Throughout the 2 days, OSTC team indeed presented talks and FOSDEM had been the occasion to provide a 360° degrees tour of OpenHarmony with topics ranged from virtual community connection, OpenChain upfront, License Compliance, to CI system debugging and distributions building.

Get in our minivan and let’s take a look back over the OpenHarmony journey into FOSDEM!

Information Point - Virtual Stand

You could have found our OSTC logo displayed in the FOSDEM stands page, which drove you to the operating system project stand.

Walking in the OpenHarmony stand you got the chance to meet also our first European partner SECO Spa, an Italian group with a leading global position in the sector of high technology and in particular in the IoT field.

Partnerships are one of the greatest value of the OpenHarmony project embodying the real sense of open source targeting developers, device makers, OEMs (Original Equipment Manufacturers), Chipset manufacturers, communities and innovation hubs.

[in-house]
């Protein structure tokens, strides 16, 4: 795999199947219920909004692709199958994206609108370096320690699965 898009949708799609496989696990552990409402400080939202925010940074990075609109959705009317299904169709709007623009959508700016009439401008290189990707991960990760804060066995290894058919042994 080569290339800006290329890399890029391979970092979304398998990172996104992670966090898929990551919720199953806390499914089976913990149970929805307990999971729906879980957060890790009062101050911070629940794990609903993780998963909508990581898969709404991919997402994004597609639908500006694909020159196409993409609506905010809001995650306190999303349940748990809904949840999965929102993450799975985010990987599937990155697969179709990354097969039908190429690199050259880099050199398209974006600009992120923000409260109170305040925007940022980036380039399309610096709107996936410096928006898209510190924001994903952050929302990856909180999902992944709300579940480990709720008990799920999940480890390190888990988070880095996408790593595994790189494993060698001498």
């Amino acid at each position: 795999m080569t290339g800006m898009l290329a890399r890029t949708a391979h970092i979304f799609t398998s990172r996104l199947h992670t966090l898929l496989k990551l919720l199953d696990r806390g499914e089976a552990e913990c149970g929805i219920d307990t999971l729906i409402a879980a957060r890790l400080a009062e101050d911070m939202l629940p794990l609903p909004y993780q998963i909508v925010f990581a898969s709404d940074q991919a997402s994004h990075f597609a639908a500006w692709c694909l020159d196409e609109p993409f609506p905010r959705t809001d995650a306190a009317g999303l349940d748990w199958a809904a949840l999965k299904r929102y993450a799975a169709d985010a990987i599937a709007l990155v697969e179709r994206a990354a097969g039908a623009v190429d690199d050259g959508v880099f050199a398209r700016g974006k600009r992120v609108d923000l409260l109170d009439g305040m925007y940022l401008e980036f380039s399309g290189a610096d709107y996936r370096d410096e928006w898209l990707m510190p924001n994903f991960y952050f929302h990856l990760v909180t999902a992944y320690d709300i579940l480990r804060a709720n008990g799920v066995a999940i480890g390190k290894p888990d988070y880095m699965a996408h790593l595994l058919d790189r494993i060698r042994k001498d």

Meet your tour guides – OSTC speakers in devroom

At FOSDEM’21, OpenHarmony project was presented during talks and panel discussions into different devrooms, if you missed FOSDEM allows you to access the recorded versions, please see our deep dives:

How a collaboration starts

To highlight even more how much public conferences like FOSDEM are important to spread the voice and diffuse knowledge, we would like to leave the room to Phil Coval alias @rzr and tell us about his experience at this 2021 FOSDEM edition:

“FOSDEM has always been special to me, more than a source of inspiration, it somehow changed my life since my first attendance in 2012, to 2020 which made me really busy.